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My Favorite Wrestler (This Week): Hiromu, Strong, Suzuki, Sydal

This week in wrestling, New Japan was on a busy road to Wrestling Dontaku, Jinder Mahal is still a thing, and Vince McMahon is involved in a movie about Vince McMahon because Vince McMahon. Here's our favorite wrestlers this week. Who's yours?

This week's panel --

Hiromu Takahashi

By Zach Dominello

You know, I’ve always said wrestling needs more backstage interviews where wrestlers enact epic matches with artist’s dummies, pretend to be cats, and sing songs from The Lion King.

Well, it seems someone has finally listened, and that someone is New Japan’s IWGP Junior Heavyweight Champion, Hiromu Takahashi.

New Japan’s Road to Wrestling Dontaku has been one of the more enjoyable Road To’s I’ve seen for a good while, with great title matches, fun clashes between LIJ and the New Japan All-Stars, and the latest breed of Young Lions getting some shine. But mostly, it’s been Hiromu Takahashi’s bizarre, yet captivating backstage interviews that seem to progressively become weirder each time.

The thing is, though, despite being in a foreign language on top of being completely absurd, he actually does a really great job of conveying his message and building up his title match with King Ricochet. If you haven’t seen them yet, click those links back at the top and prepare to be blessed.

Roderick Strong

By Joseph Currier

Following the excellent video on him that aired on Wednesday's episode of NXT, Roderick Strong is undoubtedly my favorite wrestler this week.

Strong opened up in a way that he never really has on TV before, talking about growing up with a mom who had a drug problem and a dad who was an alcoholic. Sharing the story of his mother shooting his father during an argument (with his father thankfully surviving) must have been difficult, and I have a totally new perception of who Roderick Strong is after watching it.

Aside from just being inspiring (which is ultimately what's most important), Strong being willing to open up and WWE showcasing his story will help him so much going forward. Strong's history is unique to him, but everyone in WWE has real-life stories that could shape who they are as characters and make them more identifiable.

I'm looking forward to part two, and hopefully we see more segments like this in the future.

Minoru Suzuki

By Chris Aiken

The body of work created by Minoru Suzuki over the years is a blend of violence and art. His violent art differs from almost anyone like him, if there is actually anyone else like him on the planet.

Even out of his combat gear dressed in a suit and fedora trying to look cosmopolitan, he can flash a maniacal smile and reveal that violent artist that lives within. Almost akin to both a gift and a curse, an aura follows him wherever he goes.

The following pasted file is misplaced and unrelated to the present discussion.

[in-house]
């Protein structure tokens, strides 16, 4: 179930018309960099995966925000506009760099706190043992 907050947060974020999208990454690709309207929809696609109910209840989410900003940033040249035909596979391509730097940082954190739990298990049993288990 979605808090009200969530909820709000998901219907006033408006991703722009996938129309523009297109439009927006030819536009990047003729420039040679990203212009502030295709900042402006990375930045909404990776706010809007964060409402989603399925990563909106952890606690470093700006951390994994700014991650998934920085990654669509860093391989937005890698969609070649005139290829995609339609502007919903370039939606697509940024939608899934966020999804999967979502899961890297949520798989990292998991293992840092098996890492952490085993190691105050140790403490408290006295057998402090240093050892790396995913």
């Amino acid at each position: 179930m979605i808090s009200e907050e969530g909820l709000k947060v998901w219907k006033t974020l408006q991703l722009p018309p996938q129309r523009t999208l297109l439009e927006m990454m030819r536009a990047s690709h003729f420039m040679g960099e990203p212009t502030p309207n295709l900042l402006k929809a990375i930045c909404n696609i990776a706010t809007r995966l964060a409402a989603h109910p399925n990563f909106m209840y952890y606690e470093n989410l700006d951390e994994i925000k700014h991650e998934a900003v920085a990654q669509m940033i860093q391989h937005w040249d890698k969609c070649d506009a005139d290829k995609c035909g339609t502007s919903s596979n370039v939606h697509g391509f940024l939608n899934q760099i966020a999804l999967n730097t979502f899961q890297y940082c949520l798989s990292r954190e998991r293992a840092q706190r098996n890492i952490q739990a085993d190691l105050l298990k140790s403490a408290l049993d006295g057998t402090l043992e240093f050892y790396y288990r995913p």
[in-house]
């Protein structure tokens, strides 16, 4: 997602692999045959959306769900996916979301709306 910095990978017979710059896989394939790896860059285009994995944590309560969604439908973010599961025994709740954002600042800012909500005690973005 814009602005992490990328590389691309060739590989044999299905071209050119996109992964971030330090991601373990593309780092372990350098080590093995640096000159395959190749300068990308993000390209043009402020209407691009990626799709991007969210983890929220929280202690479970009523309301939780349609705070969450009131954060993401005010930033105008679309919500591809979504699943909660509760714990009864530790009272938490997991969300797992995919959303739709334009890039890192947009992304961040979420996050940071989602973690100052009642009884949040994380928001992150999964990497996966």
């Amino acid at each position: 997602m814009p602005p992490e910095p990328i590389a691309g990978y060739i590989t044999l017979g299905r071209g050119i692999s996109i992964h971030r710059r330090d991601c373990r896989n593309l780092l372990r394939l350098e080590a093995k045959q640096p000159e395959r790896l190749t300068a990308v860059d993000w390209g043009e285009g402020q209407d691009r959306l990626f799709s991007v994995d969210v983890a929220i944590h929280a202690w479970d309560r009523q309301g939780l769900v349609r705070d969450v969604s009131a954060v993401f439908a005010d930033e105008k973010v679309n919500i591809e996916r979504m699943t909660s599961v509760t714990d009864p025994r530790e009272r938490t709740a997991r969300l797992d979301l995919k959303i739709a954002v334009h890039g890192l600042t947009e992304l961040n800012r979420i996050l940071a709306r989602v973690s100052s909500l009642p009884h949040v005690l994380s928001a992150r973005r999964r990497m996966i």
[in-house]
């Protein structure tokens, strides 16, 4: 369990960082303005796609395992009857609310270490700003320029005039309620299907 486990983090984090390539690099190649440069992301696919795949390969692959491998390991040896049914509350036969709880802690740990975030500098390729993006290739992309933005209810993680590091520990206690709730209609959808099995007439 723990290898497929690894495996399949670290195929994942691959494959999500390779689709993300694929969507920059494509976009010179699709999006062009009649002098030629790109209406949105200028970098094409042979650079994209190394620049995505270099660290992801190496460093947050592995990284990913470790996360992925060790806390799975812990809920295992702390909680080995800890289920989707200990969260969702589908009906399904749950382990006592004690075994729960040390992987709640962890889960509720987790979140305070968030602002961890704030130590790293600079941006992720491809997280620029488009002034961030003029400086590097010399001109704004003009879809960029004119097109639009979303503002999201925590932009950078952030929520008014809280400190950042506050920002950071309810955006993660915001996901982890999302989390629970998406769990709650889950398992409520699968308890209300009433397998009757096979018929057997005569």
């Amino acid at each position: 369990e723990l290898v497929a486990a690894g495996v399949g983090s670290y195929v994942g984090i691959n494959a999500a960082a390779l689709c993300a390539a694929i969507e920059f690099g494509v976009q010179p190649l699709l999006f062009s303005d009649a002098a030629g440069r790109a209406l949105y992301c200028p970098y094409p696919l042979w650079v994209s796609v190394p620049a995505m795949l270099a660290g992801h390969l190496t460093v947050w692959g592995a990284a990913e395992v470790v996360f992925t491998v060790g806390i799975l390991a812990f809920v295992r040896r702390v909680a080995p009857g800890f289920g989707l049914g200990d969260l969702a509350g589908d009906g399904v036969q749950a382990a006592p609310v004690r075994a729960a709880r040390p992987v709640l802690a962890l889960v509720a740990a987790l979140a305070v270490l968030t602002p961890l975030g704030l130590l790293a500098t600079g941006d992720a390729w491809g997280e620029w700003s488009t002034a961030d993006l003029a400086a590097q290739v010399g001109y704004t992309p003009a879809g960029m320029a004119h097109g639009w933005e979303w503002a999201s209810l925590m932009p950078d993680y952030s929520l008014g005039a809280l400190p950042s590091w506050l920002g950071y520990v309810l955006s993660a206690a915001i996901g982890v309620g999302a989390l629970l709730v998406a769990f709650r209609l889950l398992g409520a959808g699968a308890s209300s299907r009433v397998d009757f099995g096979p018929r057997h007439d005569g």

That aura was in Hiroshima this week as Suzuki captured the NEVER Openweight title in a thrilling match against Hirooki Goto. Critics of the match seemed to have concerns about strikes to the head only mere weeks after Katsuyori Shibata suffered a debilitating injury likely from a blow to the head. That is probably a valid criticism. Take out the head strikes and the drama in the match would still remain intact.

Nevertheless, the greatness on display as Suzuki and Goto battled is evident to anyone that loves a good fight. Likewise, all the titles in the promotion are supposedly going to be on the line during the July weekend shows in Long Beach. That means I will likely get to see the violent art of Suzuki in display in person. I am thrilled.

Matt Sydal

By Jeremy Peeples

Matt Sydal returned to Impact and managed to shine brightly despite being booked as the third most important part of a one-on-one match thanks to Shane Helms being positioned as a bigger star than him despite being a manager.

He had a good match with Trevor Lee that allowed both men to shine and made me salivate at the thought of them having what would no doubt be a better, more well-booked match in either PWG or CWF Mid-Atlantic, where they could be given time to shine, a storyline that fits the match, and actually be presented as modern-day stars.

With Sydal in the picture, we should get some outstanding matches against Low Ki, and that could be enough to reignite a flame for the X Division. It’s incredibly unlikely that it can regain the traction it had in 2002 and 2003 due to the industry changing, but with WWE watering down cruiserweights, it has a better chance, and if they make Sydal a top guy and run with it, they could have something.